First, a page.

2:33 AM  
Blogger slb159 said...

You play certain tourneys/cash game (stakes) repeatedly for notes to be extremely helpful since you see the same players more often than I do.

I don't play often enough for it to be as beneficial to me, since my table/tourney selection varies so much, but I'll certainly consider it.

I don't own any poker software and I've never taken a single note on anyone at any poker site I play (therefore, donkey). I go a lot on feel and since I won four blogger tourneys now, I "feel" I know most of the player's play and realize I can be successful.

But people play differently at different times, so one or two notes can certainly be the difference between a win and a loss.

Nice post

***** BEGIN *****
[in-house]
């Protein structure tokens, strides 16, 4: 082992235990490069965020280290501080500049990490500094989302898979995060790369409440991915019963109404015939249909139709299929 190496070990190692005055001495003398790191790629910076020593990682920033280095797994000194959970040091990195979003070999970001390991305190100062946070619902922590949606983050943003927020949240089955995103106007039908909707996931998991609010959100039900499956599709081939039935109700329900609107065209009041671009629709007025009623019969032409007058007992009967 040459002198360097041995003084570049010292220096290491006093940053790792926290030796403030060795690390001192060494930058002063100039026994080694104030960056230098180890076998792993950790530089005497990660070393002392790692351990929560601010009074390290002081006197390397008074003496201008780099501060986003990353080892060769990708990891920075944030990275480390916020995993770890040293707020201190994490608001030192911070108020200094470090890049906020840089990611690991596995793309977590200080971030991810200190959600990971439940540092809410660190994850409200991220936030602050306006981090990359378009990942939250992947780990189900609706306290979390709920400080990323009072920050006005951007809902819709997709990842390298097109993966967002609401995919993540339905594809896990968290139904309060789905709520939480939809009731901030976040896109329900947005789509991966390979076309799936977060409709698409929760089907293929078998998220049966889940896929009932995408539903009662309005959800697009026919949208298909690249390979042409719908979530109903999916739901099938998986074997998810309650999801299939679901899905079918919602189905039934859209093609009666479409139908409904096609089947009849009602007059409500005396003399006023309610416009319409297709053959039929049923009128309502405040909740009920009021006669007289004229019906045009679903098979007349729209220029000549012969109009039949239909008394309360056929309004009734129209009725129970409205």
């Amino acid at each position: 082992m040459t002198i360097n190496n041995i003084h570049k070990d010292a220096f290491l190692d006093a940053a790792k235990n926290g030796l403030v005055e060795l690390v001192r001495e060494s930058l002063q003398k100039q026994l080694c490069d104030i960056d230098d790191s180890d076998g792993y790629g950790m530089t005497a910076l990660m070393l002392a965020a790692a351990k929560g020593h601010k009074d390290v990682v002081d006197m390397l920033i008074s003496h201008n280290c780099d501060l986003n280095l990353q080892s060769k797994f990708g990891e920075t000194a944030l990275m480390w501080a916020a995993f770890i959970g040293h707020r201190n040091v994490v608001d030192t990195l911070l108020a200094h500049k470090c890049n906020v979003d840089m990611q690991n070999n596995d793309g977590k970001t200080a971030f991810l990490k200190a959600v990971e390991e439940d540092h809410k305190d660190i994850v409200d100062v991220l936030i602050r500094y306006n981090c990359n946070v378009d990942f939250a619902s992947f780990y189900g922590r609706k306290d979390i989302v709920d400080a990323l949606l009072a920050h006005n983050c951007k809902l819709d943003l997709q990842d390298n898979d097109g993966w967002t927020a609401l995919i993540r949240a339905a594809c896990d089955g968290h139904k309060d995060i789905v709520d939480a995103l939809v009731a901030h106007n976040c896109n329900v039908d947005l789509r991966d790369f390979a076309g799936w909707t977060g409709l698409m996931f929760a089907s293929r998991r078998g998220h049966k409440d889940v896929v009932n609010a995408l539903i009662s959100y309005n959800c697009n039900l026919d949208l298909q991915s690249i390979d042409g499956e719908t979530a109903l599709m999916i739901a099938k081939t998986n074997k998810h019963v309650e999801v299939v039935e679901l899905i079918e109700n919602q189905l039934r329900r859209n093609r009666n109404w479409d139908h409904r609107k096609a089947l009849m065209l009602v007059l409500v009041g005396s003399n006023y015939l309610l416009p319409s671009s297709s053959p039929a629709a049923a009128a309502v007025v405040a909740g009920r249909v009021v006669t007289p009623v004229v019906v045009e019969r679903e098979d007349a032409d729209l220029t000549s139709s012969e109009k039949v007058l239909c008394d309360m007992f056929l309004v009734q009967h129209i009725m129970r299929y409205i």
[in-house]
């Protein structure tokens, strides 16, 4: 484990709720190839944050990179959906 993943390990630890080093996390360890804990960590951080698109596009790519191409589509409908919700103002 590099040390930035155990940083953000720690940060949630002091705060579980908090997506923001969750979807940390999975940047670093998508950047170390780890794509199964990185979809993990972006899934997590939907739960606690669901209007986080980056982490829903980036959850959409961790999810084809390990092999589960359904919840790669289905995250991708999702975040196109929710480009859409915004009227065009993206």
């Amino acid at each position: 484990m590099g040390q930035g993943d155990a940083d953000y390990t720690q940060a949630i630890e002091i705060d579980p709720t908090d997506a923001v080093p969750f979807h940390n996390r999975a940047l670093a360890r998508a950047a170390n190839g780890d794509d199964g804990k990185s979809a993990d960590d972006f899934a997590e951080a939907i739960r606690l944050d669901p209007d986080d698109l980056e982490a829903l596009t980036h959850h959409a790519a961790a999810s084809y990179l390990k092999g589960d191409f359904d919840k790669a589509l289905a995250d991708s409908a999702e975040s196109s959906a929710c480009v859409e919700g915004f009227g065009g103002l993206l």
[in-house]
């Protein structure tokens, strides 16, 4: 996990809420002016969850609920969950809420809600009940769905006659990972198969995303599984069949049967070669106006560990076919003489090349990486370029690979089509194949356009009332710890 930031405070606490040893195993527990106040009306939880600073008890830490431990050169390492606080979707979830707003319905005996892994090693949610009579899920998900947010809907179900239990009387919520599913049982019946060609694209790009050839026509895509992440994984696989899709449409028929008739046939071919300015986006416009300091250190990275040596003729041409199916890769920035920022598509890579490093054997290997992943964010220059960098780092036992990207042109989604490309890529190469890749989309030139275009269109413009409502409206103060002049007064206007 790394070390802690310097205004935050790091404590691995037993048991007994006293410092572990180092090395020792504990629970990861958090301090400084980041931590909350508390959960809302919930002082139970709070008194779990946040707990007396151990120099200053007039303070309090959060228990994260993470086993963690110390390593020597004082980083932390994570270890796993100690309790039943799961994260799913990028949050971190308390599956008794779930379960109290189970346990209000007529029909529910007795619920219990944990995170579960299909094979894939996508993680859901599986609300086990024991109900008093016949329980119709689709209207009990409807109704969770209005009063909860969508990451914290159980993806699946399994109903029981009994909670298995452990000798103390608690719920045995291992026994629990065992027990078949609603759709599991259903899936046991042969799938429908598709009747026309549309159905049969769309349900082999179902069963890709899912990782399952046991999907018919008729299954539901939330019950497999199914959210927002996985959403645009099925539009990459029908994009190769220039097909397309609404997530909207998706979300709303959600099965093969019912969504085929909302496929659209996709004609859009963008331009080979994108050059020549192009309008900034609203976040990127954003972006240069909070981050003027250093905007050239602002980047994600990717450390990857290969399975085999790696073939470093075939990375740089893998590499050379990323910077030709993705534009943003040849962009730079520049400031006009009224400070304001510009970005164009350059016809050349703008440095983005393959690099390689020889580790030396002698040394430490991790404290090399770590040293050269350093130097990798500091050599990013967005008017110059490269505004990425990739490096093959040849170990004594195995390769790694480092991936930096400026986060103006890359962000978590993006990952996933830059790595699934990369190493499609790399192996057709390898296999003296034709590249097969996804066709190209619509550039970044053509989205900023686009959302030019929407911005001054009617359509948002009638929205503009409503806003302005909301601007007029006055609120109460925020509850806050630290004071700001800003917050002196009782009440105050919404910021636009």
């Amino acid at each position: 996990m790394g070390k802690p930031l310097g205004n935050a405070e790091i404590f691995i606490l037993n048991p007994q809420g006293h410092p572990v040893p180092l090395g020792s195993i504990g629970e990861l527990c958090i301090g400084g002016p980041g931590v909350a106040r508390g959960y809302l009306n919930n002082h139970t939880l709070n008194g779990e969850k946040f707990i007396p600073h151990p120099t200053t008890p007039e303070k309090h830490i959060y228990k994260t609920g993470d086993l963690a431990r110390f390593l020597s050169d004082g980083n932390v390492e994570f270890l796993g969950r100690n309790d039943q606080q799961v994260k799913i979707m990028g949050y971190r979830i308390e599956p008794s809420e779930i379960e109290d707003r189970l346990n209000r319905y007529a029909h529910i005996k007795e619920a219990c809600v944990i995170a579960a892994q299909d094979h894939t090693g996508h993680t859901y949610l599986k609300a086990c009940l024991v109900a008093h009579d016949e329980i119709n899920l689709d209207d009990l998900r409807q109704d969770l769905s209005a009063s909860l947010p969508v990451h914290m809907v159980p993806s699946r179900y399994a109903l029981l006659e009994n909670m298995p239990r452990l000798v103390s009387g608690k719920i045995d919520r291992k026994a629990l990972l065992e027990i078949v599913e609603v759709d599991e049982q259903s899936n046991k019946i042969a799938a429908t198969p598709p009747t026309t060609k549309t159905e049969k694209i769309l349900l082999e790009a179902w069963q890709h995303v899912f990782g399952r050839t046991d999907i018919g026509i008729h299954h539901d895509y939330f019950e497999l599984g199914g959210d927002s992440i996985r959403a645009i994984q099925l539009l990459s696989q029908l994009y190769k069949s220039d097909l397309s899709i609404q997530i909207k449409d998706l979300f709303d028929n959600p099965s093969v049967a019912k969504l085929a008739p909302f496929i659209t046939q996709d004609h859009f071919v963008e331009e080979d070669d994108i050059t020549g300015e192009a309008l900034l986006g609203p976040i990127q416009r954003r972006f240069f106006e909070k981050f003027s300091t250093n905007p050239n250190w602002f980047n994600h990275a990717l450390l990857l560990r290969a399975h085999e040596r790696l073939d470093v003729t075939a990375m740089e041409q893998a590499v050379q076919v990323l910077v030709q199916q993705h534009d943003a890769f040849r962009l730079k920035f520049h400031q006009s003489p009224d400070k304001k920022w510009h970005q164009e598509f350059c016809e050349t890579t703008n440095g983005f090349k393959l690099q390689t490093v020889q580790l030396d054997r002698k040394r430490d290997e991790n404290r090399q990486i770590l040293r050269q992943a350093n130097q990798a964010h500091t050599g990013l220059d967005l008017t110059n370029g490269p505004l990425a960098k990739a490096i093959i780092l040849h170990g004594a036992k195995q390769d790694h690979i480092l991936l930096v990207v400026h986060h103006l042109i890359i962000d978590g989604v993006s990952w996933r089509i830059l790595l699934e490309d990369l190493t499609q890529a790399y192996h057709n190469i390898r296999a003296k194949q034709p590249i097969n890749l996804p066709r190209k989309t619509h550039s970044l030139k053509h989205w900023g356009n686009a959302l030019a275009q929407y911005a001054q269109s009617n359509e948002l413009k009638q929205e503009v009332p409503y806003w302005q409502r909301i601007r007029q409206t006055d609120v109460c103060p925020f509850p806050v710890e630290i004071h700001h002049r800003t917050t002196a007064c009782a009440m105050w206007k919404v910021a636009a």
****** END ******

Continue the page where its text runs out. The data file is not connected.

7:17 AM  
Blogger Scots_Chris said...

Thanks for the linkage, Hoy. I'm planning on makin something of myself as a poker player after winning the MATH. I wouldn't worry about your top spot though, as you rightly noted I skipped work to play the Hoy (I was actually pretty ill with a cold virus at the time, passed onto me by my little one, Evelyn) so it'll be a very rare thing to see me online at 1pm unless I can wrangle working at home once in a while (which isn't IMPOSSIBLE as I have very decent employers in a small company).

Anyway, the note-taking post as always is very useful to a novice such as myself (still only been playing poker ~9 months) and I'm learning all the time, and will continue to learn from solid successful players such as yourself. Hope you get a handle on your tilting potential better though, that's a problem I've had too so I fully understand.

Great game yesterday though. I've only played one casino cash game and it was the most fun I'd had with poker (outside of the crazy drunken homegames, that is), until the MATH. Brilliant table talk and quality play except from donks like myself. ;)

4:28 PM  
Blogger Eric a.k.a. Bone Daddy said...

"how much use is just writing down "fonkey" for everyone"

classic line.

7:59 PM